On the long bus ride to the terminal, I get a call. Its Geoff from Iceland Express. He's got his inbound flight from Keflavik diverting to Luton due to the lack of available stands at Gatwick. Could I help him out with some contact numbers there? No problem. I owe Geoff bigtime for all his help at Christmas anyway. I offer to assist rounding up his passengers while he sets up the buses for them to Luton. He's grateful. I spend the next couple hours paging passengers, escorting them back through immigration, collecting their luggage and pointing them to the buses. Ironically, one of the passengers turns out to be someone I knew casually at school 15 years ago! Small world. Geoff is on his way around noon and I retire to the Hilton for a quick nap.

I wake up at 4pm and check the Gatwick departures board on my laptop. The weather isn't particularly severe but there are still dozens of cancellations. I talk to Servisair. Evidently the problem is that Gatwick is completely out of deicing fluid. They are able to service aircraft that can turnaround without deicing but no departures for any flights that must deice. Oh no. Another crisis.

I call James and brief him. We have to set a decision point to cancel so as to avoid bringing yesterday's folks out of the hotel only to cancel on them again. We pick 1830z as the deadline. That gives us just over 2 hours to find a solution. I work the phones like a maniac. I finally manage to reach someone who offers a glimmer of hope. Gatwick Airport has a "strategic reserve" of deicing fluid that requires the authorisation of the GAL Head of Airside Operations to tap into. I talk to Servisair again and get the guy's number. He has already left the office but his secretary forwards me to his mobile. I state my case. We're the only longhaul departure from Gatwick tonight. The new owners have made it a stated priority to attract new longhaul services. How can they maintain that position unless they are willing to help out longhaul operators in time of need. He listens to my pitch. He must make a few calls once he gets home but will call me back within the hour. The hour passes and no response. It strikes me that he probably doesn't have my number since the call was forwarded to him. Damn. I call Servisair again. They were just about to call me. GAL has approved my request for the fluid and asked them to pass along the news to me. Gentlemen, we have dodged another bullet.

We are the only flight in South Terminal tonight that is not cancelled, so Servisair are able to provide us with as many checkin desks as we want. With the addition of yesterday's passengers from the cancelled flight, we are actually slightly oversold so every last hand on deck is useful. We finally close with only 4 seats to spare. As the passengers head to the departure gate, James and I drive out to the aircraft to check how things are progressing. Loading is slow but steady. The only challenge is probably going to be the long drive out to the aircraft. The ramp car gets stuck in the snow as we try to head back to the terminal. After a bunch of pushing and shoving in vain, we finally decide to get some pots of hot water from the aircraft and use that to melt the snow around the wheels.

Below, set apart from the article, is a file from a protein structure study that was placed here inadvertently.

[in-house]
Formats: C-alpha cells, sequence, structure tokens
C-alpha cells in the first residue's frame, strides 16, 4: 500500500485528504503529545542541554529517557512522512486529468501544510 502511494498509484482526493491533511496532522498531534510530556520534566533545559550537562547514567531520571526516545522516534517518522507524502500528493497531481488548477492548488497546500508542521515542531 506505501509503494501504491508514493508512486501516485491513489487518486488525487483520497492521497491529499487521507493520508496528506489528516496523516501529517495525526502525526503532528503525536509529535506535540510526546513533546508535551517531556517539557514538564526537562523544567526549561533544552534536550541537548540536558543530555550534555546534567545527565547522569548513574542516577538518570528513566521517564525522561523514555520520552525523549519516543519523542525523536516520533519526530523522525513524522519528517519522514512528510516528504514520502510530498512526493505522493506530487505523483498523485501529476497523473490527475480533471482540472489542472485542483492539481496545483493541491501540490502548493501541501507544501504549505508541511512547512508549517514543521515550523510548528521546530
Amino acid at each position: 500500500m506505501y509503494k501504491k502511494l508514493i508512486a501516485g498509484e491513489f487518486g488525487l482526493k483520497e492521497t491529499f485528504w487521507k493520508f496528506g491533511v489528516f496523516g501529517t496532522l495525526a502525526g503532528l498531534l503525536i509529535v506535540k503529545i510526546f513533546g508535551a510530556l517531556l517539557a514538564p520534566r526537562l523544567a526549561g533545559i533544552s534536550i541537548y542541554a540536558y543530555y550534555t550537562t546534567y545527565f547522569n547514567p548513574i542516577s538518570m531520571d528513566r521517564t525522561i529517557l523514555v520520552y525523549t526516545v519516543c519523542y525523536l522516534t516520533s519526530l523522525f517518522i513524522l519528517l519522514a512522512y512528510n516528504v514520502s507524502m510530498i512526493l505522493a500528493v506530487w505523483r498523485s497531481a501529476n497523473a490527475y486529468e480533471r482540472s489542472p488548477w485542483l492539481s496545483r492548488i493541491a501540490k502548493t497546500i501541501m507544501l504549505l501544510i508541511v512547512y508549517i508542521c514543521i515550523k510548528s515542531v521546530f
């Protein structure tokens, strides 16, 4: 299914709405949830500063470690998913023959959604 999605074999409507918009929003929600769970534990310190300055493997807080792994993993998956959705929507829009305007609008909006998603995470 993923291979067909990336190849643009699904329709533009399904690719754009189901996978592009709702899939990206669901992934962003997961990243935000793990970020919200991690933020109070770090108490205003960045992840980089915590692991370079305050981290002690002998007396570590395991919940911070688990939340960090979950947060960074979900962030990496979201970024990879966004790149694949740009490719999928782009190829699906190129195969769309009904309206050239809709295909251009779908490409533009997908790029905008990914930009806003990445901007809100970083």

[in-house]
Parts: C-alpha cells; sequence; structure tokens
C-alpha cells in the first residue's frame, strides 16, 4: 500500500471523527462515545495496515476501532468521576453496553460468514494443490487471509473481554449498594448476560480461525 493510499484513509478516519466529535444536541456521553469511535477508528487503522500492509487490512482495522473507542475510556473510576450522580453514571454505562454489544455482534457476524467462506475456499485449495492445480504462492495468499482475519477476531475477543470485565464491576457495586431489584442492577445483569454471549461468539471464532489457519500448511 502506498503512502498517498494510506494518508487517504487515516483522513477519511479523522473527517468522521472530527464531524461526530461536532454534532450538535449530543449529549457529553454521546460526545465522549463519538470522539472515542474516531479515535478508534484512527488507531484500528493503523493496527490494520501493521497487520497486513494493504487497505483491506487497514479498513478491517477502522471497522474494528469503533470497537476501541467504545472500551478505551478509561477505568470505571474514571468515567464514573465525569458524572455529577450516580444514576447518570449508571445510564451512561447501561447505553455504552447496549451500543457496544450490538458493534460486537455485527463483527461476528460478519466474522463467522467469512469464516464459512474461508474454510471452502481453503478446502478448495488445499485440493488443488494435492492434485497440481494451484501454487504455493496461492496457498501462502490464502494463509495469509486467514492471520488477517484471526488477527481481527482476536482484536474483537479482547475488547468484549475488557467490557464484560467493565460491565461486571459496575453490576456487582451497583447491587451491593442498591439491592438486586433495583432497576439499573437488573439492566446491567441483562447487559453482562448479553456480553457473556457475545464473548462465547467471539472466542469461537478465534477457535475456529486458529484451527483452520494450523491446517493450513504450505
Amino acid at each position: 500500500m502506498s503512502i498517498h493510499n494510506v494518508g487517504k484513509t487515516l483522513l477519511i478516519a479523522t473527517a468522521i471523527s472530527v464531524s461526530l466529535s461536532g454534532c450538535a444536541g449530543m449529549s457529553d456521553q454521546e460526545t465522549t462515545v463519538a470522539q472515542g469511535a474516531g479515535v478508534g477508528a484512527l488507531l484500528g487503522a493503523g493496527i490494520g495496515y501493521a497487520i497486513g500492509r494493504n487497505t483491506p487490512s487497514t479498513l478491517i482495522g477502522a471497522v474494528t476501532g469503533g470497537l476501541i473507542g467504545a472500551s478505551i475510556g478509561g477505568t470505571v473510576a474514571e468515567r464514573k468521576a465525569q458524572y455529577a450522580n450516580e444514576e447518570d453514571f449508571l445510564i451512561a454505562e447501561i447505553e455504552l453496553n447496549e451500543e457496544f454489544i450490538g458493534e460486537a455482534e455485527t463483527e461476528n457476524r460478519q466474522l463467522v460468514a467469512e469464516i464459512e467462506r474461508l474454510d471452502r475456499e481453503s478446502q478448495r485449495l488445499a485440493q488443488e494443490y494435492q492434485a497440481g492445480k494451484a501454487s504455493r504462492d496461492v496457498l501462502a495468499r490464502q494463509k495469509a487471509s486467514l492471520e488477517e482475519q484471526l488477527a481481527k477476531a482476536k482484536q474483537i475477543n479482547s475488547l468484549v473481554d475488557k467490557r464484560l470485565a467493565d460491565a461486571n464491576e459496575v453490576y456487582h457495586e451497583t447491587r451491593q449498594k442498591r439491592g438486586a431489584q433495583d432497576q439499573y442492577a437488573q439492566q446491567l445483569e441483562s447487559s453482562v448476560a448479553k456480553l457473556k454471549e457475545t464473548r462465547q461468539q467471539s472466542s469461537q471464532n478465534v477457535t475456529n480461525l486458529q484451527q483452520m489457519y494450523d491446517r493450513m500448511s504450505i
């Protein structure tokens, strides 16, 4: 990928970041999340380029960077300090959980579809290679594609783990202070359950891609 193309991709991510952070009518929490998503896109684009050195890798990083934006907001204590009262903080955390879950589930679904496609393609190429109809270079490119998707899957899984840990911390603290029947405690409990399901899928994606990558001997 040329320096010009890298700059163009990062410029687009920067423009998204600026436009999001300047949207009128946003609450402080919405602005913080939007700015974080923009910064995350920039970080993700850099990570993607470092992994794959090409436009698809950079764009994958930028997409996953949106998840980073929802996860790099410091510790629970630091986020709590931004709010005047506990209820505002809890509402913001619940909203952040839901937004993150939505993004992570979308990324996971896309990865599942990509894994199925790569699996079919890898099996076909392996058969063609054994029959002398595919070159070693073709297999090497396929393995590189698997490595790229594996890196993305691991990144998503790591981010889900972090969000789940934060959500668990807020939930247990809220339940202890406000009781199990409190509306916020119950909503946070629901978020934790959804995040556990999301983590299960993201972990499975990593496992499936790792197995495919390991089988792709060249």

We've finally got everyone loaded up. Martin is our captain tonight and he makes a welcome aboard speech that explains why we are the only aircraft leaving Gatwick tonight and the number of strings that had to be pulled all day long to achieve this. He singles me out for praise and I get a muffled round of applause from the passengers. That's a first, even for me! We close up on time, spend a few minutes deicing and are airborne with an ETA 10 minutes early back into Africa. Now that is what I call a good day's work.

A full day in the office on Friday and I'm back to London on Friday night's flight. They have had a delivery of deicing fluid during the day so our Saturday morning turnaround goes smoothly enough. Back in Africa later in the day, I review the weather for the Dusseldorf rotation tonight. The forecast is not good (it's Dusseldorf night, why am I not surprised). The airport has been closed most of the day on Saturday but is open now. There is some precipitation forecast for the morning but nothing likely to shut down the airport again. The bigger issue is going to for passengers with connecting flights whose outbound legs are cancelled. We have a group of ten connecting to Lufthansa's Newark flight onward to Pittsburgh and another smaller group heading to Atlanta with Delta. The rest are mainly regional connections on Air Berlin. Nothing that can't be rebooked if things go sour.

Martin welcomes everyone aboard and advises them of the nasty weather at destination. A minute later, Karen comes looking for me advising that an irate passenger is demanding to see a manager. Would I be willing to deal with her? Umm.. sure.

The passenger is very upset.

"Hello ma'am, how can I help you?"
"Didn't you hear what the pilot said?
"Yes I did ma'am. He said that the flight would be 6 hours 18 minutes and gave the weather forecast for Dusseldorf."
"He said it would be snowing!!!"
"Yes that's the weather forecast unfortunately."
"Well, that is unacceptable. What are you going to do about it?"
"I didn't fly an African airline to get stuck in the snow. If I wanted it to snow I would have flown Lufthansa."
"Uh, I think it's snowing in Dusseldorf for Lufthansa as well."